Sindhi Colony, a Partition story

Sindhi Colony, a Partition story

An ongoing project is uncovering the impact of the 1947 divide on south India, beginning with Bengaluru

Scenes from Sindhi Colony back in the 1960s and ‘80s. Pics courtesy Stella, Stella Studio

When we talk of the Partition, we often only talk about the north and east of India and the brutal killings and forced migration that broke out there. But, in fact, the India-Pakistan Partition displaced 10 to 20 million people across the subcontinent, including Bengaluru, which was the Mysore State then. A project by ReReeti Foundation is documenting this lesser-talked piece of history.

It’s called ‘Undivided Identities: Unknown Stories of the Partition’.

The Sindhi Colony in Cox Town was a direct result of the Partition, says Tejshvi Jain, founder-director of ReReeti that works to revitalise museums and heritage sites.

The colony was built in 1953 to house the Sindhi Hindus who had fled the newly-created Pakistan. About 1,400 families had come in then and that count now stands at 4,300.

Deepak Maharaj’s family had switched trains from Pakistan to Delhi to Mumbai to reach Bengaluru in September 1947.

The head priest of the Sindhi community in the city says, “My grandfather arrived with seven children and a few belongings that were packed in bedsheets and shawls. He left behind his cattle, his land of 700 acres, and his home in the Hyderabad province. He had buried gold coins in his land thinking he would go back when the tension settles and recover them. That never happened.”

Some also hid gold coins inside the wooden cot and some within the folds of their belt to escape the loot on the way, Jain learnt.

Unlike Maharaj’s family, not everybody came right after the Partition. Unlike Delhi, Bengaluru was far away, so these families, who were often large in numbers, needed to plan their journey well. And also, think of the consequences as the language, food, festivals, people, all were going to be different. “Many moved to Bengaluru later because they had relatives here (to get them started),” says Jain.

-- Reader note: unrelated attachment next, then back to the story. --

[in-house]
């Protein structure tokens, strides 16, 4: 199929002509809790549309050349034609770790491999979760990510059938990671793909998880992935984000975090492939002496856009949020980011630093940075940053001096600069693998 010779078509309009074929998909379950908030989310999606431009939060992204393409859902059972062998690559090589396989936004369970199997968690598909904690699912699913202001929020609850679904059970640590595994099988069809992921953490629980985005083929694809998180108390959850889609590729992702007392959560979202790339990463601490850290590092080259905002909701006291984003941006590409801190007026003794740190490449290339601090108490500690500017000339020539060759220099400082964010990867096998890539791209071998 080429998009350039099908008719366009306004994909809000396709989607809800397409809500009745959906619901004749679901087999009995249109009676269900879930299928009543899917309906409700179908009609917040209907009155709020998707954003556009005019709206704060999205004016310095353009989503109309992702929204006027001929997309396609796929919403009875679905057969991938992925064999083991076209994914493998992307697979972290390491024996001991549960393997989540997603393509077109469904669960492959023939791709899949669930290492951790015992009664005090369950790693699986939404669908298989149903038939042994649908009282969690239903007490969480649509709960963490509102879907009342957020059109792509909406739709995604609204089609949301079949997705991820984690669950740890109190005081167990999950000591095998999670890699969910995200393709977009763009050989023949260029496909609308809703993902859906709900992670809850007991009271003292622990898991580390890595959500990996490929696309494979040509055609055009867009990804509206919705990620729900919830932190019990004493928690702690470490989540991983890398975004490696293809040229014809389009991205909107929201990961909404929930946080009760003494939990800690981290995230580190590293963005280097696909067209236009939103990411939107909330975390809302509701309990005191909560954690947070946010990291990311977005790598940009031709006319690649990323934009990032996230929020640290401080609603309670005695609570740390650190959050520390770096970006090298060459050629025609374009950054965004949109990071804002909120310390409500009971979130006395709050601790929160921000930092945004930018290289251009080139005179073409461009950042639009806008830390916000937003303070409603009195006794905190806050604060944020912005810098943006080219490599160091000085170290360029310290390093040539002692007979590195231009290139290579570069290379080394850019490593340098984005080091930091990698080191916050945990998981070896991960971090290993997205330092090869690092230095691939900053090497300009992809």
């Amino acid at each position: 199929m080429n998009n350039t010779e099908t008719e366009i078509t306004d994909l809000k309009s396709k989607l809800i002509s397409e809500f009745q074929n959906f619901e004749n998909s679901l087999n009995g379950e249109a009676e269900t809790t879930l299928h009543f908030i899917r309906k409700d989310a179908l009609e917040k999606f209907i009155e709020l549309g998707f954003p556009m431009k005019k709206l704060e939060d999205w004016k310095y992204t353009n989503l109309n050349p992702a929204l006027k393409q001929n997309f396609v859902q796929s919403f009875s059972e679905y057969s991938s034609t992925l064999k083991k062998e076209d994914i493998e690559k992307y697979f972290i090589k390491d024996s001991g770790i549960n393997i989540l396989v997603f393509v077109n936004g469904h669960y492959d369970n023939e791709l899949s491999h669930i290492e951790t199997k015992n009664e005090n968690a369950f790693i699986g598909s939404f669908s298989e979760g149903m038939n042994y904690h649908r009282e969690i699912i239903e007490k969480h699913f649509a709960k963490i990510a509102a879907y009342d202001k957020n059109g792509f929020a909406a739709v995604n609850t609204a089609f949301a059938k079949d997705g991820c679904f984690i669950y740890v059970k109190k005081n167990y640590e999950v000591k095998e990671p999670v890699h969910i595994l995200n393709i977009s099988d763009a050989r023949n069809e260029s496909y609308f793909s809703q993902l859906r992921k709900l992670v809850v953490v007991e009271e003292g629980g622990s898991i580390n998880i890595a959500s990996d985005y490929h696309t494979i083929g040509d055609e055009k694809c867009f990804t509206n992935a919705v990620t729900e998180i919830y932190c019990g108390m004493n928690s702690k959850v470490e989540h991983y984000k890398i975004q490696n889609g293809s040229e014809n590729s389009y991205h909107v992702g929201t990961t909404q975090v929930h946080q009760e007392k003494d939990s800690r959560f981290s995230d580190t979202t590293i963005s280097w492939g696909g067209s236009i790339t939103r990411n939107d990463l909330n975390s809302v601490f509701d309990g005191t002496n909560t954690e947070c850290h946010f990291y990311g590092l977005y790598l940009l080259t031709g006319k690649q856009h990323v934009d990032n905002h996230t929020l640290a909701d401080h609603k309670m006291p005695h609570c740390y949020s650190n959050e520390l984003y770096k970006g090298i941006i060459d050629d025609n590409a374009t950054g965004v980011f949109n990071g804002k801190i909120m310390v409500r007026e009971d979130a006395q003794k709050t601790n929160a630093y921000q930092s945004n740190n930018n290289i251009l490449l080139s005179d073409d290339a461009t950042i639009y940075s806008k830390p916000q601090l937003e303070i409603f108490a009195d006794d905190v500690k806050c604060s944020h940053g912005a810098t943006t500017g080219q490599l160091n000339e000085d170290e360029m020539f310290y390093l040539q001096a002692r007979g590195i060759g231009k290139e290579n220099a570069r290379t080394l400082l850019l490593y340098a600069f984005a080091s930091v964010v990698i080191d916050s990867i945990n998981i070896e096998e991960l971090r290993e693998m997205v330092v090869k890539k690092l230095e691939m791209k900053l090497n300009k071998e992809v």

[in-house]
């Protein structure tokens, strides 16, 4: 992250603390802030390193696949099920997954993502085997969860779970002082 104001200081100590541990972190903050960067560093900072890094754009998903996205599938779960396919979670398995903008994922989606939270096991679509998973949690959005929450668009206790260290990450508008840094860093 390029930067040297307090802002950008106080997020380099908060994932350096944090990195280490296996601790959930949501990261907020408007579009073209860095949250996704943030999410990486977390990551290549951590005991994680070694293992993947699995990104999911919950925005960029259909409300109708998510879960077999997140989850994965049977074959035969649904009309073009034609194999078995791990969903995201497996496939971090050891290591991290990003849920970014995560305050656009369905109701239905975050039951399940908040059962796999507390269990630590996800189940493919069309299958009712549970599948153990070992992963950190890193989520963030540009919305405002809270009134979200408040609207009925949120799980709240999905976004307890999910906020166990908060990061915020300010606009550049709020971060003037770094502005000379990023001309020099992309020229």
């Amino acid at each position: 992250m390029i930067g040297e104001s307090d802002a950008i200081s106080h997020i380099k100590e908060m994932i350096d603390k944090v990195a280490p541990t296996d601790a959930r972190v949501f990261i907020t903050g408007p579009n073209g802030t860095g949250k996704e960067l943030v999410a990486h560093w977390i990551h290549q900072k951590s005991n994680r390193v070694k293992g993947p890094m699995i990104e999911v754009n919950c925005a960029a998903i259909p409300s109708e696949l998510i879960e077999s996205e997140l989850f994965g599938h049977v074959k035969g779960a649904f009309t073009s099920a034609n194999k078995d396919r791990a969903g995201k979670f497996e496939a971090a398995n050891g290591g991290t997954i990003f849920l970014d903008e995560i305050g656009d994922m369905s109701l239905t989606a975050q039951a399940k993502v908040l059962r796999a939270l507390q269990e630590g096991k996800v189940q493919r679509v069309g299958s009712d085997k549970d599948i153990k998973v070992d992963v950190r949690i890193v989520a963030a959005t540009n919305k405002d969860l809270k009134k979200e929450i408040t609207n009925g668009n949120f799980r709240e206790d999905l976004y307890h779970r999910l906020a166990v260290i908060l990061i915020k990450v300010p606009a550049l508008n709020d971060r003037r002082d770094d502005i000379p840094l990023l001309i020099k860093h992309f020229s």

The initial years were difficult but soon, the entrepreneurial spirit of Sindhis would pave their future. “The Sindhi families would earlier survive on the government rations and resources pooled in by the community. My grandfather was a priest, so he did not find a job straight away. But gradually, the Sindhis started sourcing wooden toys from Channapatna, cotton fabric from Sarjapura, which was a village back then, and silk looms from Doddaballapur to sell them in the city,” Maharaj shares what his father had told him, who was five years old when he arrived.

“And women took to stitching (to make a living),” adds Jain.

As time wore on, they blended in the city. “Many of the shops one sees on Commercial Street are owned by Sindhis. They are philanthropic people, so you see schools set up by them (on Kumarakrupa Road, and Hebbal). They introduced Bengalureans to their food like the Sindhi kadi, Sao saag, and Pragari,” shares Jain.

She has not only interviewed the Sindhis but also Bengalureans of that time, 25 in total.

She explains why, “Not only migrants but residents of the city were also adjusting to the idea of a new, independent India. They were in the same boat, so they were co-operative.”

She wanted to interview the migrants from Punjab too but the pandemic made going to gurudwaras impossible.

“Gurudwara is a meeting point for old people, who might have seen the Partition. If I had connected with one, they would have put me on to others,” she explains.

Jain is not only documenting these stories for an exhibition but she’s also taking them to schools and colleges.

Through online workshops, students have got a chance to speak to the survivors and their families. They have understood the hardships and uncertainties the common man had to live through during the migration, and the realisation that this could very well be them someday is deep and sobering, she says.

Above all, it’s a lesson on why they must care for the past. “History teaches lessons and these lessons can help you avoid those mistakes in the future. Did we learn lessons from the Spanish flu? Or, take the case of the SARS outbreak. Bengaluru wasn’t affected but other parts of the world were, and so, they were able to adapt to the Coronavirus pandemic quickly,” she makes a case.